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Emotions

Whether emotions are comfortable or uncomfortable, they are a part of life. No matter what emotion a person is feeling, their feelings are valid. It is about learning how to express them in healthy ways.

Talking About Emotions With Your Child/Youth

Having open conversations about emotions will let your child know that it is okay to have their feelings.

Comfortable Emotions are emotions like happiness, joy, and contentment. These are the emotions we want to spread to others. They feel really good.

Uncomfortable Emotions are emotions like sadness, anger, and grief. These emotions help us to appreciate the good times in our lives. These emotions can propel us to take action and make changes.

Whether emotions are comfortable or uncomfortable, it is important to learn how to accept them. You can help your child/youth accept their emotions by validating their emotions/experiences. For example, “Yeah, that would be frustrating. I would be frustrated if that happened to me, too.”

When you are talking about emotions with your child/youth, try practicing empathy versus sympathy. Check out this video by Brené Brown to learn the difference between the two.

Understanding Emotions

Expressing emotions is important. Allow for a safe place for your child/youth to express their emotions. Even if the problem or victory seems silly, it is a big deal to them. Therefore, it is valid. A person’s emotions might be different than what yours would be/are in the situation, and that is okay. Everyone handles things differently.

Emotions are not “bad.” There are some emotions that have a bad reputation and are thought of as bad, like anger. It is how someone expresses the emotion which can be a problem – not the emotion itself.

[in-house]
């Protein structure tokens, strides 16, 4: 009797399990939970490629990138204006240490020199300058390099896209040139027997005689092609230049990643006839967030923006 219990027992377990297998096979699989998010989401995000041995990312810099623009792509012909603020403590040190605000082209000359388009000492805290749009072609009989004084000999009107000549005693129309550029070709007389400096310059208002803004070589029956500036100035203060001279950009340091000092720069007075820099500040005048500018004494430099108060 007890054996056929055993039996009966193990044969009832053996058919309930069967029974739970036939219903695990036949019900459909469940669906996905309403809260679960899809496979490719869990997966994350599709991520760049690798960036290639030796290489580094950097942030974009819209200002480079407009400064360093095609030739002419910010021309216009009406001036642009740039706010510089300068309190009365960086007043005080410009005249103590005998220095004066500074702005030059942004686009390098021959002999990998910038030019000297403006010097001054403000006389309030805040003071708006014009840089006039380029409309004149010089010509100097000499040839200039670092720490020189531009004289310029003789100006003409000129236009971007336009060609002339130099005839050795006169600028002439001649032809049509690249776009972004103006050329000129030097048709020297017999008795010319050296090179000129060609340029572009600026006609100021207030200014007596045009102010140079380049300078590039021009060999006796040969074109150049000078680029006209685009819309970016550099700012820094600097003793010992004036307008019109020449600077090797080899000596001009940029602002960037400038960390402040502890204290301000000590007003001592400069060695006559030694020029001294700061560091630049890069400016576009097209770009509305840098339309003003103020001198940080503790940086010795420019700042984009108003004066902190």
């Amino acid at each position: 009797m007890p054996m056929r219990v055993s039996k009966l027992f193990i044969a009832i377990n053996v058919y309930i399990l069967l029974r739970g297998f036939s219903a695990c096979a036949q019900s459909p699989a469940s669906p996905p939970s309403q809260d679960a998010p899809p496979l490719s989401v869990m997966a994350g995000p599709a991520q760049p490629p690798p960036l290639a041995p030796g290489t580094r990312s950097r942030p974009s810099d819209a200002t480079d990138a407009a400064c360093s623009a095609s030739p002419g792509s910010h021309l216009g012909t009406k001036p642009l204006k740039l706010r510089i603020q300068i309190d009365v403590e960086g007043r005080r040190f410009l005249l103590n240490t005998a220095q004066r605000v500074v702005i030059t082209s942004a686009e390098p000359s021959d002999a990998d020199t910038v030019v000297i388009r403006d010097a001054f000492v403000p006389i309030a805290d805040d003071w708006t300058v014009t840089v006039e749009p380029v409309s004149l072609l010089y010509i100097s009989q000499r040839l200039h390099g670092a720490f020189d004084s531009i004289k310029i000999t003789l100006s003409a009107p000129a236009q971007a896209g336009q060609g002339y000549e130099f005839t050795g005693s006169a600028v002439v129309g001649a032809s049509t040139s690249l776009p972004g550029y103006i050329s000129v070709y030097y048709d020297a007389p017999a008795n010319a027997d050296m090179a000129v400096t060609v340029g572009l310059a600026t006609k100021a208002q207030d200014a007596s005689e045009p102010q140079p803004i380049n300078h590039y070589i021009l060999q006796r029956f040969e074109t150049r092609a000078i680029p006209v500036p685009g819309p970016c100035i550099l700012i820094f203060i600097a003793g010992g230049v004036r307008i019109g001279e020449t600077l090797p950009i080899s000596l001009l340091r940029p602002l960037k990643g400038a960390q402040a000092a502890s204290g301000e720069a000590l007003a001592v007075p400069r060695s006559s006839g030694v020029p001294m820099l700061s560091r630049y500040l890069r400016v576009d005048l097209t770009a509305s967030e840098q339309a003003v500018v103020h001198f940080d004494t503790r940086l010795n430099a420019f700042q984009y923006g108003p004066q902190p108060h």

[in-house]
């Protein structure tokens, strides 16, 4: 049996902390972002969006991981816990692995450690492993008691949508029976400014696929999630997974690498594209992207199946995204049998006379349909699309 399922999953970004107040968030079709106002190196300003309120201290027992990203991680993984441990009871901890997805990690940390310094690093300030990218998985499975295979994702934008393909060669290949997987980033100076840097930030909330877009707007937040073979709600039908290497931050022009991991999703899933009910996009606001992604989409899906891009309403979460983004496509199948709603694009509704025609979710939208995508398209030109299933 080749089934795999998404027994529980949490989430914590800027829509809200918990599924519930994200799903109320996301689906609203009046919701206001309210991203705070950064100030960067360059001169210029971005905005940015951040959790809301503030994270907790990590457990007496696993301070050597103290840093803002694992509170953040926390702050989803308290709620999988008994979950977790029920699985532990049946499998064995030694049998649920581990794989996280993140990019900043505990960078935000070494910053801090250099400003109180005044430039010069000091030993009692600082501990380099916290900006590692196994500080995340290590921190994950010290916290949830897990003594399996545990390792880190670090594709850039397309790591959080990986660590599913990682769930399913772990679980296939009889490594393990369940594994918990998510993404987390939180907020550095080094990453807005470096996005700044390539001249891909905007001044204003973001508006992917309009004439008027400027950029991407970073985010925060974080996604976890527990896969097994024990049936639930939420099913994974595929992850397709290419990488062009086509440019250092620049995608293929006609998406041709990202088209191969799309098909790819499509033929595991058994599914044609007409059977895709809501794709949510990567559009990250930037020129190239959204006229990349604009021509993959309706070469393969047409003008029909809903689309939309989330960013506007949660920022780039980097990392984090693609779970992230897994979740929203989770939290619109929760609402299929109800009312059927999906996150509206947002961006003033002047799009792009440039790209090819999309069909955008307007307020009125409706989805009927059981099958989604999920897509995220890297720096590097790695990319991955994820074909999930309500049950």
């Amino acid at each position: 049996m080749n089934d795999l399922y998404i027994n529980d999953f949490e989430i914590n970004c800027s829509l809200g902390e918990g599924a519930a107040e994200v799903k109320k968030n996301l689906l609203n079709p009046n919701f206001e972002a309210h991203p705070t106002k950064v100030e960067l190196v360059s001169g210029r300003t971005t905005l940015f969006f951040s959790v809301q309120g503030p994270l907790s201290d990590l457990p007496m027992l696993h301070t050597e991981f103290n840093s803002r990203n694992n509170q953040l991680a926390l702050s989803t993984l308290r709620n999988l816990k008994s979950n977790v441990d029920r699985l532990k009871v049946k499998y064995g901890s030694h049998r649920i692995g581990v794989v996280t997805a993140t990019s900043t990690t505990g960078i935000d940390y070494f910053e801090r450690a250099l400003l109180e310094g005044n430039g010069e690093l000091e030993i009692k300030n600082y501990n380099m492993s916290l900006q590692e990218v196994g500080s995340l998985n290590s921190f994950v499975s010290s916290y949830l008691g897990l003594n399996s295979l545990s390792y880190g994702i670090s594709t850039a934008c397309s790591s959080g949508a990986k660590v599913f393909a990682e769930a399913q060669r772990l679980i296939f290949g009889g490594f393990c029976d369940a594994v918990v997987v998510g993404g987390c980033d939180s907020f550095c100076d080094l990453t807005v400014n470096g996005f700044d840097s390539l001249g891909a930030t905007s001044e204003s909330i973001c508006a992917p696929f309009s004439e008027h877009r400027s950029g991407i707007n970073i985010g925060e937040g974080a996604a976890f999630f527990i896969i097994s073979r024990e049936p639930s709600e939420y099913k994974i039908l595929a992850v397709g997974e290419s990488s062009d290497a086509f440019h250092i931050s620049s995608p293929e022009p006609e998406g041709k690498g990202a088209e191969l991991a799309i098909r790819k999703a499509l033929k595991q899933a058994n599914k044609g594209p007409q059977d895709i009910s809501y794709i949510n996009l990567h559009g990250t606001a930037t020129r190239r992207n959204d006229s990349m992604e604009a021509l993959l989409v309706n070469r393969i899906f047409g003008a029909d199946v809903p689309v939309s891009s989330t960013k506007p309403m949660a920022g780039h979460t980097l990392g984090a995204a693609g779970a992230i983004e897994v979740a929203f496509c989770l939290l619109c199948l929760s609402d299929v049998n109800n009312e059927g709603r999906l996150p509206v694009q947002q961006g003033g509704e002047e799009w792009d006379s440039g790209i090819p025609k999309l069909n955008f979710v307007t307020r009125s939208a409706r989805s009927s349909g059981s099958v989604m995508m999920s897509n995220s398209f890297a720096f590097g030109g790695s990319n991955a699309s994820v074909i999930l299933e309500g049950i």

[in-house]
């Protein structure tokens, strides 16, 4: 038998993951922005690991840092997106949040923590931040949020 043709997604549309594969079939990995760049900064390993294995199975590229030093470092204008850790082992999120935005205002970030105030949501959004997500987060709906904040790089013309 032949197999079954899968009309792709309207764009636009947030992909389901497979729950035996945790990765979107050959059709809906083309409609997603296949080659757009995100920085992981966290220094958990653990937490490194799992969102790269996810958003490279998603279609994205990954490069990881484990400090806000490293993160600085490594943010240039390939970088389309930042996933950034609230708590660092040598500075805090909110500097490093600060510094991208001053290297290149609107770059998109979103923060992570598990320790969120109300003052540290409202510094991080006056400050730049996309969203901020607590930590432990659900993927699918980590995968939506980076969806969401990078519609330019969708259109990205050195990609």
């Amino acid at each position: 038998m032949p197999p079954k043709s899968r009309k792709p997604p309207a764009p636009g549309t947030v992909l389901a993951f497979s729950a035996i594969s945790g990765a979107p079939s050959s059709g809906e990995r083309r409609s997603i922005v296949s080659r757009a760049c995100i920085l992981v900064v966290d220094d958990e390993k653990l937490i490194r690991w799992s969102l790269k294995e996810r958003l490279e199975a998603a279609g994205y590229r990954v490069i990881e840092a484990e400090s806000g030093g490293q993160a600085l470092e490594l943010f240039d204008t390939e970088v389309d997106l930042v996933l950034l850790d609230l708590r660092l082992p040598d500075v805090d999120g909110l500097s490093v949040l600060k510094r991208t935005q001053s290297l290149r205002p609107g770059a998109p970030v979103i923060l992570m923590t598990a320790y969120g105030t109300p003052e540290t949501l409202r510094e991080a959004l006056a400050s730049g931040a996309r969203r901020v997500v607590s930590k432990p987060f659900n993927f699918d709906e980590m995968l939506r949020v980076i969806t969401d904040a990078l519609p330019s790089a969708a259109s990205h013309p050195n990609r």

It is important to listen and not to fix the situation. You can ask if the person would like advice or help, but if they do not want it, the act of listening can be helpful in itself. Learning to deal with uncomfortable emotions as a child/youth can help a person later in life.

All emotions are natural and healthy to feel. If your child/youth (or you) feels like they cannot let go of an uncomfortable emotion or they feel like that all the time, it is important to talk to someone about it and use healthy coping skills.

Model Healthy Coping Skills

Children and youth learn by seeing and modeling. If you use healthy coping skills, it will help them to adopt healthy coping skills. What are some healthy coping skills?

Healthy coping skills are things you do that bring positive results, like feeling better without hurting oneself or others. These positive coping skills can look different for everyone. For example, do you, or someone you know, like listening to sad songs when sad? This could be a healthy coping skill as it offers a release.

Healthy coping skills include:

  • Reading
  • Writing
  • Journaling
  • Drawing
  • Getting fresh air
  • Talking to a loved one, mental health professional, or helpline
  • Playing with a pet
  • Watching a movie
  • Playing a game
  • Playing sports or being active
  • Hobbies
  • Crafting or building
  • Listening to music
  • Playing an instrument
  • Learning something new
  • Hanging out with positive influences
  • Makeup or fashion
  • Art
  • Relaxation techniques, yoga, or meditation
  • And more

 

There are countless healthy coping skills. What works for one person may not work for the next. It is about finding what works for you and helping your child find what works for them.

Further Resources

All articles referenced above are collated here for your convenience and further reading:

If you would like to speak to someone about mental health issues, the Alberta Health Services Mental Health Help Line is available 24/7, offering information and referrals on any aspect of mental health.

Call toll-free: 1-877-303-2642

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